Review: Blood Brothers, Ipswich Regent, until Saturday, May 3
PUBLISHED: 15:15 08 May 2014 | UPDATED: 15:15 08 May 2014
It is nearly 10 years since I first saw Blood Brothers in the West End, and it was an experience that quite literally blew me away.
The powerful storyline takes you on an emotional journey and forces you to reassess your own life, making you immensely grateful for the hand that fate dealt you.
But what really sticks in my mind about the show is the passion that Maureen Nolan brought to the role of Mrs Johnstone.
Four of the Nolan’s have played the role – Maureen, Denise, Linda and the late Bernie. And Maureen is back at the helm for the current UK tour, which is in Ipswich until Saturday.
Despite the passing of time, it is easy to see why she has won such critical acclaim for her portrayal of Mrs Johnstone over the years.
Nolan embodies the role, and is truly believable as the stoic Catholic matriarch who battles to hold her family together. In fact, the role could have been written especially for her.
Opening with Marilyn Monroe, a quirky song that tells how Mrs Johnstone went from a dancing queen to mother of many in just a few short years, the audience were transfixed.
But it was during her second rendition of Marilyn Monroe that we truly warmed to her - Nolan got the giggles but stoically tried to hold it together, much to our amusement.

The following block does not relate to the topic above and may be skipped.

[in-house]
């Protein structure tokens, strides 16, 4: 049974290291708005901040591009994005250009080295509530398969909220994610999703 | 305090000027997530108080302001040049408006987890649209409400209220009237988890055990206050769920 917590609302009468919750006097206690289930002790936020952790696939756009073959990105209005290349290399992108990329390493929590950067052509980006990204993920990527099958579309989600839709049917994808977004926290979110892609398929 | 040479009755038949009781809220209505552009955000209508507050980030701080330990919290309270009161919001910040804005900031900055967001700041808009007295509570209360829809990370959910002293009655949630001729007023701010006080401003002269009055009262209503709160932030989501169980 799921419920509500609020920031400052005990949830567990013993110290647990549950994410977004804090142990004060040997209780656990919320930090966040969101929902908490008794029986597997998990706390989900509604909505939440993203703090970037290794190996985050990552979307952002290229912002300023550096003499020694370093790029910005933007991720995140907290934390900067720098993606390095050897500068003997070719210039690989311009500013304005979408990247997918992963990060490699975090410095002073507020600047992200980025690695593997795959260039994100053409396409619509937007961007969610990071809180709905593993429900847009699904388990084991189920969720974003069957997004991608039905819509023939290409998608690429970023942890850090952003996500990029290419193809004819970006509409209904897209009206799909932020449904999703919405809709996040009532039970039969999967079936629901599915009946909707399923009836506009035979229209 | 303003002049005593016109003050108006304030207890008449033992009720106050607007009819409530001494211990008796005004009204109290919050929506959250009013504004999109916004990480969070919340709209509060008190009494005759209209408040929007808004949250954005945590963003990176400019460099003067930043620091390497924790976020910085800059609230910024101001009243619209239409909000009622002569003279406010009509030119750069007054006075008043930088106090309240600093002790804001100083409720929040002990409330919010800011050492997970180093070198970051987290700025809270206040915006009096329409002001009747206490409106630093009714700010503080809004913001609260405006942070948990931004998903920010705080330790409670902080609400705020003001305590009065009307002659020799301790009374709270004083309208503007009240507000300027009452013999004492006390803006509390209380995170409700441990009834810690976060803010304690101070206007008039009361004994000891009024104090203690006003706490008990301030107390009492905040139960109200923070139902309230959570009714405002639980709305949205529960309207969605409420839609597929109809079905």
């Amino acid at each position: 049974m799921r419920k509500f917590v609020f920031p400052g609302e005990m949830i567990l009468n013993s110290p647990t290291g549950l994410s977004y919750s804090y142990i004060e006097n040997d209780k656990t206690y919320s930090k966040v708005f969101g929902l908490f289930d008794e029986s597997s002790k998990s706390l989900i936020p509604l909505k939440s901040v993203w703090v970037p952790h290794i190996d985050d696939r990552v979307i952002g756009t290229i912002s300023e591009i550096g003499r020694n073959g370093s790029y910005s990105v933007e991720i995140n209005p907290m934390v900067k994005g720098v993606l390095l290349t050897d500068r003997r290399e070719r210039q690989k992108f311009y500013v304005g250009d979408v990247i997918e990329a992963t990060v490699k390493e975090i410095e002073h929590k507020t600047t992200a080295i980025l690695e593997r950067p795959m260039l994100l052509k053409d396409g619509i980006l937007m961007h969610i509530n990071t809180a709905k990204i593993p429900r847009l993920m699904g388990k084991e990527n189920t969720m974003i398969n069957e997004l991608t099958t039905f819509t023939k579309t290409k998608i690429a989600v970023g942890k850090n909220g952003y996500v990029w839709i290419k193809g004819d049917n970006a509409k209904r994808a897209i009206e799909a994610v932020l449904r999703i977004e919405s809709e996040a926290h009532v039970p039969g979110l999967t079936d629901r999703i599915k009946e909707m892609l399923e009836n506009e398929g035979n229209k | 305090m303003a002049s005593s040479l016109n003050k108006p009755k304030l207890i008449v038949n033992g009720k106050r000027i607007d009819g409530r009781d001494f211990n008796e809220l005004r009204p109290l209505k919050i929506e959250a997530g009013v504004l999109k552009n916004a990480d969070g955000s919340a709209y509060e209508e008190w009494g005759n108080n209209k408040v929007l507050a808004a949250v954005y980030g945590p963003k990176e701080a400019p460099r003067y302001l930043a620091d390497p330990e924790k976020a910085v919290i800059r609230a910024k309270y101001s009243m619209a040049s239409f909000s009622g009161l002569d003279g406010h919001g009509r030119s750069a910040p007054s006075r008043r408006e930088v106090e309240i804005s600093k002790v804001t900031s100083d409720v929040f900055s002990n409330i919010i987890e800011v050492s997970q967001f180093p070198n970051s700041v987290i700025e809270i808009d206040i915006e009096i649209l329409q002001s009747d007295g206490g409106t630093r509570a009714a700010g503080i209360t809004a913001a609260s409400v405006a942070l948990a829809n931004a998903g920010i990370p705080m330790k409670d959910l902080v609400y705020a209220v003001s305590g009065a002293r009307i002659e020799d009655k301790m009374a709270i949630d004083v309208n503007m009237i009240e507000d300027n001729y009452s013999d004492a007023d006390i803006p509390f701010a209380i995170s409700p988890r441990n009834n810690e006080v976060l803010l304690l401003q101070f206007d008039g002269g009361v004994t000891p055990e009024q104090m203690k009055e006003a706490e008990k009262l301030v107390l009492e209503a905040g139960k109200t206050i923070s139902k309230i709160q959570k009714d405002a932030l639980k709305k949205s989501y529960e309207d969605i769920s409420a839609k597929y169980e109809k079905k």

It may be an understated role, but that of the narrator in Blood Brothers is vital in moving the story forwards.
A sinister character who literally lurks in the shadows, he looms large throughout and drives the production. Kristofer Harding, who takes on this key role, has a strong voice that rivals that of Nolan.
The twins, Eddie and Mickey, are played by Sean Jones and Mark Hutchinson. Many actors struggle with the demands of playing young children, over exaggerating the mannerisms in a comical fashion. Both Jones and Hutchinson managed to strike the balance and were convincing and endearing as seven year olds.
The musical is now more than 25 years old, has been described as dated, but Willy Russell’s classic is still just that. Blood Brothers lives on and will continue to do so for years to come.